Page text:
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Anyone have a pair of front calipers you want to sell? I need an extra set for my 1996 RT/10.
 

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I know what you mean. I'm looking for a set too. I want to replace my rear calipers so all 4 say "viper".
 

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Tanked said:
I know what you mean. I'm looking for a set too. I want to replace my rear calipers so all 4 say "viper".
That is a hell of a job better check into it. Scott at Elite did it and you will have to replace your rear spindles as well.
C~
 

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your kidding........geesh. I could have swear I heard the bolt right in. Isn't that why they always put the front calipers on the rear when doing a big brake kit?
 

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SNAKE HYDES said:
Tanked said:
I know what you mean. I'm looking for a set too. I want to replace my rear calipers so all 4 say "viper".
That is a hell of a job better check into it. Scott at Elite did it and you will have to replace your rear spindles as well.
C~
And you'll most certainly throw the bias way off unless you can change the pistons.
 

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L, check your e-mail....
 

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I'm pretty sure there is an adapter that lets you bolt the front calipers/rotors on the rear. Yes the bias will be off if you don't play with the MC or get a proportioning valve.
 

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Just putting fronts on the rear will likely take you from little rear braking to none at all. I would expect, since you're increasing the piston volume but not increasing the amount of hydraulic pressure to the rear that rear bias would be about completely gone - a prop valve would make it even worse.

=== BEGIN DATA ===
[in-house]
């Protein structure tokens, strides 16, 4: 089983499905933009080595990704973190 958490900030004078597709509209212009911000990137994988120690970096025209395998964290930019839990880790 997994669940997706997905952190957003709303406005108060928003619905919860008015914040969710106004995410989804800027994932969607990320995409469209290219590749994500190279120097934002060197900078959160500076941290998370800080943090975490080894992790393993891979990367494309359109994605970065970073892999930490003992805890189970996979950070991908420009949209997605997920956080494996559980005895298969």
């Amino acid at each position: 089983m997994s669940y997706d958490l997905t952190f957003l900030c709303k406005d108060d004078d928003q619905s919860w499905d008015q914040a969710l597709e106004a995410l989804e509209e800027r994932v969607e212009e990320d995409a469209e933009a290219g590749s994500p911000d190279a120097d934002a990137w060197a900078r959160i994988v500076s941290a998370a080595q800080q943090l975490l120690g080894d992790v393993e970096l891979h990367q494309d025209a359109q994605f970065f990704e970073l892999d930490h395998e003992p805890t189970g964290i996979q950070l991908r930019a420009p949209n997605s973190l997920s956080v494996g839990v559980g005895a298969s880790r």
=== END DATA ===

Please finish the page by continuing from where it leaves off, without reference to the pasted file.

Front calipers on the rear are generally preceded by a front caliper change, which also changes the piston area to keep the front and rear in balance. The StopTech kit has a good writeup on this as I recall.

I'm no expert, but you might want to ask one first.
 

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_Mark said:
Just putting fronts on the rear will likely take you from little rear braking to none at all. I would expect, since you're increasing the piston volume but not increasing the amount of hydraulic pressure to the rear that rear bias would be about completely gone - a prop valve would make it even worse.

Front calipers on the rear are generally preceded by a front caliper change, which also changes the piston area to keep the front and rear in balance. The StopTech kit has a good writeup on this as I recall.

I'm no expert, but you might want to ask one first.
From what I have seen it would be the exact opposite. Keeping the stock size MC and going to a larger caliper will give it quite a bit more power but could end up being extremely mushy or have excessive pedal travel. Possibly causing the car to spin from rear lockup under hard braking. The front calipers are quite a bit bigger physically, but have smaller pistons. I Has anyone measured the volume requirements of the front v rear to see how they stack up? If the fronts require more volume running a proportioning valve to reduce pressure will help the rear bias but you may still be stuck with a mushy pedal.

On the big brake kits, do they swap out to a larger master cylinder? If not then just adding a proportioning valve to this setup will work fine and keep the bias where it needs to be.
 
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